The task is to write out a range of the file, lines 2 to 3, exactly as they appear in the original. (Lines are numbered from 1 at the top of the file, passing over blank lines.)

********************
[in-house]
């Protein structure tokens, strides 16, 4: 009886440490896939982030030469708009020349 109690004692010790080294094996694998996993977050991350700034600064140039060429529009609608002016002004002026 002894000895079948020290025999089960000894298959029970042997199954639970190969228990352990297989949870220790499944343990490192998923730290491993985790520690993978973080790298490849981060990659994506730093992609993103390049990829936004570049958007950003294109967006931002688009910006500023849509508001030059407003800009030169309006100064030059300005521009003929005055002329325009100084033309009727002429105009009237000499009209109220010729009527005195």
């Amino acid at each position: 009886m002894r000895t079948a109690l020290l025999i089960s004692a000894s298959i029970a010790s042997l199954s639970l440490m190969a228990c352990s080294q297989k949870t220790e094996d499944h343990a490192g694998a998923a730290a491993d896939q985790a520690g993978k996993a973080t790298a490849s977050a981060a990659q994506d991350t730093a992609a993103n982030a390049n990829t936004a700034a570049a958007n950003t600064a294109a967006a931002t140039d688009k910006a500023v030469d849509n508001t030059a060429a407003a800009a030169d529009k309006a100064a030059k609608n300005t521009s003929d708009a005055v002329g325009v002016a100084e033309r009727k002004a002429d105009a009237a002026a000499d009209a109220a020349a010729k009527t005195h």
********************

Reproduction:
């Protein structure tokens, strides 16, 4: 009886440490896939982030030469708009020349 109690004692010790080294094996694998996993977050991350700034600064140039060429529009609608002016002004002026 002894000895079948020290025999089960000894298959029970042997199954639970190969228990352990297989949870220790499944343990490192998923730290491993985790520690993978973080790298490849981060990659994506730093992609993103390049990829936004570049958007950003294109967006931002688009910006500023849509508001030059407003800009030169309006100064030059300005521009003929005055002329325009100084033309009727002429105009009237000499009209109220010729009527005195």
């Amino acid at each position: 009886m002894r000895t079948a109690l020290l025999i089960s004692a000894s298959i029970a010790s042997l199954s639970l440490m190969a228990c352990s080294q297989k949870t220790e094996d499944h343990a490192g694998a998923a730290a491993d896939q985790a520690g993978k996993a973080t790298a490849s977050a981060a990659q994506d991350t730093a992609a993103n982030a390049n990829t936004a700034a570049a958007n950003t600064a294109a967006a931002t140039d688009k910006a500023v030469d849509n508001t030059a060429a407003a800009a030169d529009k309006a100064a030059k609608n300005t521009s003929d708009a005055v002329g325009v002016a100084e033309r009727k002004a002429d105009a009237a002026a000499d009209a109220a020349a010729k009527t005195h």